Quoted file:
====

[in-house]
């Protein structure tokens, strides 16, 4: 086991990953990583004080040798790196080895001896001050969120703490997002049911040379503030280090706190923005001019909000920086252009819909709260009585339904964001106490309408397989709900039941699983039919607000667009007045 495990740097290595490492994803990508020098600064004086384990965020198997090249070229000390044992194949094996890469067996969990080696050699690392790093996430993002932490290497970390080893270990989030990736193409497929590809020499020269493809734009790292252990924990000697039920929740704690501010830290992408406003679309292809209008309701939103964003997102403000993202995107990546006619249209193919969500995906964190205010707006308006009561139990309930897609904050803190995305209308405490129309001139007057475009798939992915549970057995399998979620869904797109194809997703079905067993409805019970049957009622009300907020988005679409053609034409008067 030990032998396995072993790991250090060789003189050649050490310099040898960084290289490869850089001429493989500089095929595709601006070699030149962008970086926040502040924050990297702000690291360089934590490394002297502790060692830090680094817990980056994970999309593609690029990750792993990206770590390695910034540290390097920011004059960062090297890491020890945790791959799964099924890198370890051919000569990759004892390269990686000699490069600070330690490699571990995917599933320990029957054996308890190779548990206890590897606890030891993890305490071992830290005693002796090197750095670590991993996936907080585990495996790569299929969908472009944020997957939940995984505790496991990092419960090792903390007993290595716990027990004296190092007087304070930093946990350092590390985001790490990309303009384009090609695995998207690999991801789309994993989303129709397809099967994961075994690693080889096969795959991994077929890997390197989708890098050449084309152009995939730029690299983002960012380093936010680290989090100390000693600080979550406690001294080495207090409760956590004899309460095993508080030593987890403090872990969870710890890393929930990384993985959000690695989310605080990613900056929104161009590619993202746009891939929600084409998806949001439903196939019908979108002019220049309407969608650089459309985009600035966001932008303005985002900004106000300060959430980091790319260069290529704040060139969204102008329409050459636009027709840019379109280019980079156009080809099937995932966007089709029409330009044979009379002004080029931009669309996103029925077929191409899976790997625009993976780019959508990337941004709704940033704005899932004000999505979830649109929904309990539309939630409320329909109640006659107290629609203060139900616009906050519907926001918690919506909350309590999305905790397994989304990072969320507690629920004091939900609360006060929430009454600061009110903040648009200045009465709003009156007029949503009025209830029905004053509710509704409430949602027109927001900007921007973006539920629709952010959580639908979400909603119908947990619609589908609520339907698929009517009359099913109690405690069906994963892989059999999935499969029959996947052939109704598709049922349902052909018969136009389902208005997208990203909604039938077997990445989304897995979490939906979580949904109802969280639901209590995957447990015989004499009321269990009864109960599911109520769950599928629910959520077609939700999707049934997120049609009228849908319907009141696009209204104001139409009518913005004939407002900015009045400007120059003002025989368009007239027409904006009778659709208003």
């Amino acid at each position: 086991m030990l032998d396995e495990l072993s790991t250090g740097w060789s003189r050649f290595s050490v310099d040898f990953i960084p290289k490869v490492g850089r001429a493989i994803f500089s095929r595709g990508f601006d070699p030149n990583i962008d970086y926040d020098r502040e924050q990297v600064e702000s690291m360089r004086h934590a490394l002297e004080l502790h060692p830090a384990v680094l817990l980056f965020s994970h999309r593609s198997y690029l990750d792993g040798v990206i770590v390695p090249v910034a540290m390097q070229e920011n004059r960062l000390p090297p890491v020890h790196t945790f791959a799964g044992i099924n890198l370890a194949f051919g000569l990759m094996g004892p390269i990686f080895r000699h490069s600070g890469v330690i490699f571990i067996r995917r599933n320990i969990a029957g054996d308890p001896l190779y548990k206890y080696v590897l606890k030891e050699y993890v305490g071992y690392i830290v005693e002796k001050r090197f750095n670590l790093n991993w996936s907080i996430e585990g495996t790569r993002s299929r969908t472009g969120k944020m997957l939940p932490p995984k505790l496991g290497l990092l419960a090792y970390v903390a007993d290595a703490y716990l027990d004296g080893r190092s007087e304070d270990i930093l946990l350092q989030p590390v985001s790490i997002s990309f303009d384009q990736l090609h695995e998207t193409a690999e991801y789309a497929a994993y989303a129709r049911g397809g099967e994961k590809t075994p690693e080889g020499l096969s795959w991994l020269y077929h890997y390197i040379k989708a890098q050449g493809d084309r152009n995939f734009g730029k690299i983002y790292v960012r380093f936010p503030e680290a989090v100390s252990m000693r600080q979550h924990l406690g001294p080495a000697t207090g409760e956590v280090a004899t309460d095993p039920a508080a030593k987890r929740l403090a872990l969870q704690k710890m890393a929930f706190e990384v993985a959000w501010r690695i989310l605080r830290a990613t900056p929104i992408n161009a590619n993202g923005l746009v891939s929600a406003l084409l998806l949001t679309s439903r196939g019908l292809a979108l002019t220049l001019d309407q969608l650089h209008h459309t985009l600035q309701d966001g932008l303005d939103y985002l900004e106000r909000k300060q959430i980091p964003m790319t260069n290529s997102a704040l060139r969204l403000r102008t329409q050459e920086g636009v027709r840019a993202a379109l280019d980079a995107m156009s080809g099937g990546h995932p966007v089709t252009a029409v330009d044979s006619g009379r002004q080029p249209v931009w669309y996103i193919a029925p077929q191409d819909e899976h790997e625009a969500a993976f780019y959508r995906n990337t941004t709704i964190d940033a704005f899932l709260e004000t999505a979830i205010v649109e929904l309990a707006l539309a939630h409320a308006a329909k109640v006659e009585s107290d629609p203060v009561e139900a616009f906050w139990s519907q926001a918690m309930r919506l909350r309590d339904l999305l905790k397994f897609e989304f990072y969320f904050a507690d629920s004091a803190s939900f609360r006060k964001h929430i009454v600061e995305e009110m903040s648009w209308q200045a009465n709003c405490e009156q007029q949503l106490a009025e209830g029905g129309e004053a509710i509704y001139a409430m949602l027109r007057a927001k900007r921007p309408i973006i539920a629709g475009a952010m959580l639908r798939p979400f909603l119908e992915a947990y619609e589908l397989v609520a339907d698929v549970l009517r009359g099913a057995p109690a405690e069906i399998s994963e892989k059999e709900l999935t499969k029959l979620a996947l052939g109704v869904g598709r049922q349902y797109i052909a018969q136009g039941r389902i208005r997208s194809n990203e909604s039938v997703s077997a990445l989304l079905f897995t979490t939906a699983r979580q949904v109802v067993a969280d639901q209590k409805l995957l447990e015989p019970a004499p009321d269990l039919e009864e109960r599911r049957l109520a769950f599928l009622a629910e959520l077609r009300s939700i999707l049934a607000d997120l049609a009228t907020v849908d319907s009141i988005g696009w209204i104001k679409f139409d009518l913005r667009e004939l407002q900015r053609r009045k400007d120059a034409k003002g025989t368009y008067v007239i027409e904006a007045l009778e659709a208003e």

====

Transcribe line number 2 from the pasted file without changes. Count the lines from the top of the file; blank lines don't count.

């Protein structure tokens, strides 16, 4: 086991990953990583004080040798790196080895001896001050969120703490997002049911040379503030280090706190923005001019909000920086252009819909709260009585339904964001106490309408397989709900039941699983039919607000667009007045 495990740097290595490492994803990508020098600064004086384990965020198997090249070229000390044992194949094996890469067996969990080696050699690392790093996430993002932490290497970390080893270990989030990736193409497929590809020499020269493809734009790292252990924990000697039920929740704690501010830290992408406003679309292809209008309701939103964003997102403000993202995107990546006619249209193919969500995906964190205010707006308006009561139990309930897609904050803190995305209308405490129309001139007057475009798939992915549970057995399998979620869904797109194809997703079905067993409805019970049957009622009300907020988005679409053609034409008067 030990032998396995072993790991250090060789003189050649050490310099040898960084290289490869850089001429493989500089095929595709601006070699030149962008970086926040502040924050990297702000690291360089934590490394002297502790060692830090680094817990980056994970999309593609690029990750792993990206770590390695910034540290390097920011004059960062090297890491020890945790791959799964099924890198370890051919000569990759004892390269990686000699490069600070330690490699571990995917599933320990029957054996308890190779548990206890590897606890030891993890305490071992830290005693002796090197750095670590991993996936907080585990495996790569299929969908472009944020997957939940995984505790496991990092419960090792903390007993290595716990027990004296190092007087304070930093946990350092590390985001790490990309303009384009090609695995998207690999991801789309994993989303129709397809099967994961075994690693080889096969795959991994077929890997390197989708890098050449084309152009995939730029690299983002960012380093936010680290989090100390000693600080979550406690001294080495207090409760956590004899309460095993508080030593987890403090872990969870710890890393929930990384993985959000690695989310605080990613900056929104161009590619993202746009891939929600084409998806949001439903196939019908979108002019220049309407969608650089459309985009600035966001932008303005985002900004106000300060959430980091790319260069290529704040060139969204102008329409050459636009027709840019379109280019980079156009080809099937995932966007089709029409330009044979009379002004080029931009669309996103029925077929191409899976790997625009993976780019959508990337941004709704940033704005899932004000999505979830649109929904309990539309939630409320329909109640006659107290629609203060139900616009906050519907926001918690919506909350309590999305905790397994989304990072969320507690629920004091939900609360006060929430009454600061009110903040648009200045009465709003009156007029949503009025209830029905004053509710509704409430949602027109927001900007921007973006539920629709952010959580639908979400909603119908947990619609589908609520339907698929009517009359099913109690405690069906994963892989059999999935499969029959996947052939109704598709049922349902052909018969136009389902208005997208990203909604039938077997990445989304897995979490939906979580949904109802969280639901209590995957447990015989004499009321269990009864109960599911109520769950599928629910959520077609939700999707049934997120049609009228849908319907009141696009209204104001139409009518913005004939407002900015009045400007120059003002025989368009007239027409904006009778659709208003």